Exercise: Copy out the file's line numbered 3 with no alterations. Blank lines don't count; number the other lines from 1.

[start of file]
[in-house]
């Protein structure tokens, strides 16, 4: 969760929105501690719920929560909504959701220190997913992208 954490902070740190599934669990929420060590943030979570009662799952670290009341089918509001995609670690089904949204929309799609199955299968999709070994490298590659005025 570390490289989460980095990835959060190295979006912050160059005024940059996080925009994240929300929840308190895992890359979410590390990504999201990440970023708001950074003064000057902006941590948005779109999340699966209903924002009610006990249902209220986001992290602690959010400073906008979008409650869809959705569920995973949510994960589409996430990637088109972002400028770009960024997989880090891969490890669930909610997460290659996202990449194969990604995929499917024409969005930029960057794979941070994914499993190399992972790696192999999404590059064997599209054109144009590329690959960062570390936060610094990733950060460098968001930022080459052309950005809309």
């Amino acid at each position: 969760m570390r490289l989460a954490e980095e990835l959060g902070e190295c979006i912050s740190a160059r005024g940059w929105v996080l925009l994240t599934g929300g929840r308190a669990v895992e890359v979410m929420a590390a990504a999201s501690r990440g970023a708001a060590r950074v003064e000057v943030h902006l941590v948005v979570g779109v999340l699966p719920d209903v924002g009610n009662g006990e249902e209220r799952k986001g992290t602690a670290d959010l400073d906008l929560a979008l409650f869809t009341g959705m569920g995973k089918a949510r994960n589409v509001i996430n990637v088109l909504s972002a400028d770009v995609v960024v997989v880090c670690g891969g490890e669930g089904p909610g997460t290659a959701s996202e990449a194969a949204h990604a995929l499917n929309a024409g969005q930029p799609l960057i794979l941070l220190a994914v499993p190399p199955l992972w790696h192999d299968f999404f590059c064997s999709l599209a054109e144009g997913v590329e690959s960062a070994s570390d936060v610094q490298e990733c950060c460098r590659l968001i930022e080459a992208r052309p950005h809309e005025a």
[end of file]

């Amino acid at each position: 969760m570390r490289l989460a954490e980095e990835l959060g902070e190295c979006i912050s740190a160059r005024g940059w929105v996080l925009l994240t599934g929300g929840r308190a669990v895992e890359v979410m929420a590390a990504a999201s501690r990440g970023a708001a060590r950074v003064e000057v943030h902006l941590v948005v979570g779109v999340l699966p719920d209903v924002g009610n009662g006990e249902e209220r799952k986001g992290t602690a670290d959010l400073d906008l929560a979008l409650f869809t009341g959705m569920g995973k089918a949510r994960n589409v509001i996430n990637v088109l909504s972002a400028d770009v995609v960024v997989v880090c670690g891969g490890e669930g089904p909610g997460t290659a959701s996202e990449a194969a949204h990604a995929l499917n929309a024409g969005q930029p799609l960057i794979l941070l220190a994914v499993p190399p199955l992972w790696h192999d299968f999404f590059c064997s999709l599209a054109e144009g997913v590329e690959s960062a070994s570390d936060v610094q490298e990733c950060c460098r590659l968001i930022e080459a992208r052309p950005h809309e005025a």